Right to food Act: Nigerians Must Not go to Bed on Empty Stomachs
Right to Food Act: Nigerians Must Not Go to Bed on Empty Stomachs
By Prof. M.K. Othman
Professor Gbolagade Ayoola is an obscure personality among the downtrodden Nigerians, the category of people he has doggedly fought for all his life. If Nigeria is a country that recognises and celebrates heroes and fighters of human rights, Ayoola would have been the Mahatma Gandhi of Nigeria; his portraits and objects immortalising him would have littered every nook and cranny of Nigeria.
Today, we are grateful for Ayoola’s success in drafting the Right Food Act, which allows Nigerians to hold their elected officials accountable and even take them to court if they go hungry.
The government is not required to provide food for the people free of charge. However, the government has a constitutional responsibility to formulate and implement policies to ensure all Nigerians’ right to food and food security.
Failure of government policies to guarantee people access to qualitative food empowers the people to take the government into account. It means the government of Nigeria bears legally enforceable obligations to respect, protect, promote, and fulfil the right to food for citizens based on treaty obligations and existing laws.
The right to food is in tandem with the right to life, as access to food is necessary for human survival. It is also part of the UN Sustainable Development Goals to end hunger in all its forms worldwide before the year 2030.
Prof. Ayoola resigned from his teaching job at the Federal University of Agriculture, Makurdi, when he realised the enormity of the fight to draft the Right to Food Bill and transform it into an Act. It took Prof. Ayoola 16 years of struggle, disappointments, delays, unquantifiable financial resources, and man-hours before the bill was signed into law.
This is why ordinary Nigerians should celebrate Prof. Ayoola. Alas, Nigerians celebrate money bags irrespective of how they emerge; they celebrate kleptocratic politicians. That is why Prof. Ayoola and his co-travellers are relatively unknown and uncelebrated, despite their dogged fight and subsequent constitutional victory in ensuring that Nigerians’ right to food is guaranteed. Prof. Ayoola deserves one of the highest national awards.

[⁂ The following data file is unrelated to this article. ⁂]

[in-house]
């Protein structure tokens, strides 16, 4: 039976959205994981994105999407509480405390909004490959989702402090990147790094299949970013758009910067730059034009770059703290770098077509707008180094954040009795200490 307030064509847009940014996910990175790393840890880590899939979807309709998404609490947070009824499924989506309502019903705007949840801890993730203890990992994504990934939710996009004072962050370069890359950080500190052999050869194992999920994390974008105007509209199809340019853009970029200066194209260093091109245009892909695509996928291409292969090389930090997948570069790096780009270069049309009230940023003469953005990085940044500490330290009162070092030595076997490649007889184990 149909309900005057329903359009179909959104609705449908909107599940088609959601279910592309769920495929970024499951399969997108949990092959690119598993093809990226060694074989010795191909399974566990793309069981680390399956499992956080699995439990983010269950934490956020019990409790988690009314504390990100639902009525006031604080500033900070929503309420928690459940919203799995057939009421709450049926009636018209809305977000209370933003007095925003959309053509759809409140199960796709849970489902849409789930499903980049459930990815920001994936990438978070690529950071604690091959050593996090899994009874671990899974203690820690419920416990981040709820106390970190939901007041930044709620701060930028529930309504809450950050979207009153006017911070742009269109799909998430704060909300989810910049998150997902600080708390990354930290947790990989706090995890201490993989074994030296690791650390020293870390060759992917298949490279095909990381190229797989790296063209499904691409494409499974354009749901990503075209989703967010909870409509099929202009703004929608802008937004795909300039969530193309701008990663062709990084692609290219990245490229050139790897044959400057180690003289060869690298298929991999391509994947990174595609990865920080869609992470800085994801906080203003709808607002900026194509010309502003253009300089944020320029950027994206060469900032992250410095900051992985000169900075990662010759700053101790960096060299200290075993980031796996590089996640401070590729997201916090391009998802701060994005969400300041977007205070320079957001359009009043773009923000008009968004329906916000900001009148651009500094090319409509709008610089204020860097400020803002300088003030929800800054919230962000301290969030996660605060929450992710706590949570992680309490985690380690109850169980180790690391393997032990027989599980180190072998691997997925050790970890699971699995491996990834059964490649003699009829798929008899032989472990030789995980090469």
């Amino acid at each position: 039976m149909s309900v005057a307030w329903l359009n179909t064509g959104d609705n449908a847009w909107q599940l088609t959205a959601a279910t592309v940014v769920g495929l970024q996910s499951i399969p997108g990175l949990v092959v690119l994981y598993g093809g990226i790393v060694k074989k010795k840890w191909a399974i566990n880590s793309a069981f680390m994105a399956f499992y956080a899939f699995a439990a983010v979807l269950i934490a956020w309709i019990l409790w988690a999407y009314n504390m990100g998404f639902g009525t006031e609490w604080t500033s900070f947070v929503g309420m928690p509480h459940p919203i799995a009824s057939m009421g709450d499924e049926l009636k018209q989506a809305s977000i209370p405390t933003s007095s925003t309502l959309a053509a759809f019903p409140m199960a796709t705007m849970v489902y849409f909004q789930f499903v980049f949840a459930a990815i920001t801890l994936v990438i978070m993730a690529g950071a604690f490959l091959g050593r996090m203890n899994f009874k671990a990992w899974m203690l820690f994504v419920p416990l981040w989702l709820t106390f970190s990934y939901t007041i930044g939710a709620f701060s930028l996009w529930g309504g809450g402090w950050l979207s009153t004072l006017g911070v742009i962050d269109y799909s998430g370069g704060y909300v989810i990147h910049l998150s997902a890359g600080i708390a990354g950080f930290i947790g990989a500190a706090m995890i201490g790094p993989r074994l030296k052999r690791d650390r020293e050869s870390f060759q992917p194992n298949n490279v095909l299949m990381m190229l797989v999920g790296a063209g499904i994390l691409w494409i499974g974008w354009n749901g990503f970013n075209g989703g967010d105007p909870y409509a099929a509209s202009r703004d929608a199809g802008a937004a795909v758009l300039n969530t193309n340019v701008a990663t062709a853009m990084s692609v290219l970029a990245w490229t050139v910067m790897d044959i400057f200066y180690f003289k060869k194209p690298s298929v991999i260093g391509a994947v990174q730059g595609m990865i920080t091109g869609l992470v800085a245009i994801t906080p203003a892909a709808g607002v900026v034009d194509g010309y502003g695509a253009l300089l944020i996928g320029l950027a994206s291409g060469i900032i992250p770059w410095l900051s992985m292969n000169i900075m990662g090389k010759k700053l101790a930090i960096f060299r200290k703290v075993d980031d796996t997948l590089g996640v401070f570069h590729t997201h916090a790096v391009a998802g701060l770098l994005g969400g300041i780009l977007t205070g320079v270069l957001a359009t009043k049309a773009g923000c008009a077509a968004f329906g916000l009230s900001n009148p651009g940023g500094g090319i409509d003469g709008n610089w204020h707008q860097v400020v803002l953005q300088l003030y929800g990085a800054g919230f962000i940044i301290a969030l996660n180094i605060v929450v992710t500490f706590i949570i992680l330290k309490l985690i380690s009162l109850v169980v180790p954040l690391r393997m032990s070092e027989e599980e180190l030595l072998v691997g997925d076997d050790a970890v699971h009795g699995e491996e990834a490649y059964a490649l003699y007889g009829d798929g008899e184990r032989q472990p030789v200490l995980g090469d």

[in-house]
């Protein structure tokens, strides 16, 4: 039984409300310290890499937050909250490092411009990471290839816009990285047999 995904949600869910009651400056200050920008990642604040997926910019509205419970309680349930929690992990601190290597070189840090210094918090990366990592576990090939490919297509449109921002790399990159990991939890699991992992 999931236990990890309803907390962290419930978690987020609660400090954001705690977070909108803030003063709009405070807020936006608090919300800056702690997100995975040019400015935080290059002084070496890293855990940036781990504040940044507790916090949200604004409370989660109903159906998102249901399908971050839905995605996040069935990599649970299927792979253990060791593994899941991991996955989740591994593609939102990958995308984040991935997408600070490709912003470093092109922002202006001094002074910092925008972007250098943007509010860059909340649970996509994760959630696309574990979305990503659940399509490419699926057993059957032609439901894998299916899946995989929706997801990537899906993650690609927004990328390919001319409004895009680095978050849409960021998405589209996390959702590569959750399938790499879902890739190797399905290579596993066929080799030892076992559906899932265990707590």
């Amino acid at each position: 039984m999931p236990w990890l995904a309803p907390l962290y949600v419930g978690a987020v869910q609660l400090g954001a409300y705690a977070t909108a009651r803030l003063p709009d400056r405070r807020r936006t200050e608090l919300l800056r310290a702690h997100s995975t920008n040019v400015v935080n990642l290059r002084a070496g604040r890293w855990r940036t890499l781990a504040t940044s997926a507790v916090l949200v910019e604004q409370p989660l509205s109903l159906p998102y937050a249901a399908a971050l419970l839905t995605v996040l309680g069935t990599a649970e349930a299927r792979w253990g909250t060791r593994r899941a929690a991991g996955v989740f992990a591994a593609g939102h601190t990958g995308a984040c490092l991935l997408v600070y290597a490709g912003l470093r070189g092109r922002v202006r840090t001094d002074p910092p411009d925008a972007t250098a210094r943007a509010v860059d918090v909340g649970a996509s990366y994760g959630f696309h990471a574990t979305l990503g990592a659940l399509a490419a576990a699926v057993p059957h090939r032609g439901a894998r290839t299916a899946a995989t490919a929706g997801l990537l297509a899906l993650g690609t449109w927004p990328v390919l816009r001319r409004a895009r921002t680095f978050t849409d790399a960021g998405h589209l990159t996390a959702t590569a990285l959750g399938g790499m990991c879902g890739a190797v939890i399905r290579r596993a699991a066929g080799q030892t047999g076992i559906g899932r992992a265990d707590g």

It all started in the early 2000s, when Prof. Ayoola was teaching agricultural economics at the university. He worried about how Nigerians were going to bed on an empty stomach despite their tireless effort to earn a living and decided to change the narrative. He initiated a ferocious war to eradicate hunger in Nigeria using his intellectual capabilities.
Being a field man, he knew the vastness of Nigerian agricultural potential—land, favourable climate, active labour, and technologies—and the missing link—enabling policy and strategy. So, addressing the missing link is the fulcrum of his war, which requires time, financial resources, and effort. That knowledge made Ayoola prepare for a total fight for victory. He developed and sponsored a private constitutional bill at the National Assembly and the 36 state assemblies.
The bill was to make access to quality and nutritious food in the correct quantity a fundamental human right for all Nigerians. Efforts and time were essential in making the bill see the light of day.
Prof. Ayooola realised he could not put in the required effort and time while still teaching at the university, so he resigned from his lucrative teaching career to dedicate himself to the fight. While Prof. Ayoola maintained his arrowheadship, he gathered like minds.
He ensured the right to food was pursued as a bill to become an act at the 6th Assembly (2007–2011), 7th Assembly (2011–2015), 8th Assembly (2015–2019), and 9th Assembly (2019–2023), which eventually was assented to by the former President Muhammadu Buhari on March 3rd, 2023.
The bill was a constitutional issue and, therefore, was required to be passed by two-thirds of the state House of Assembly.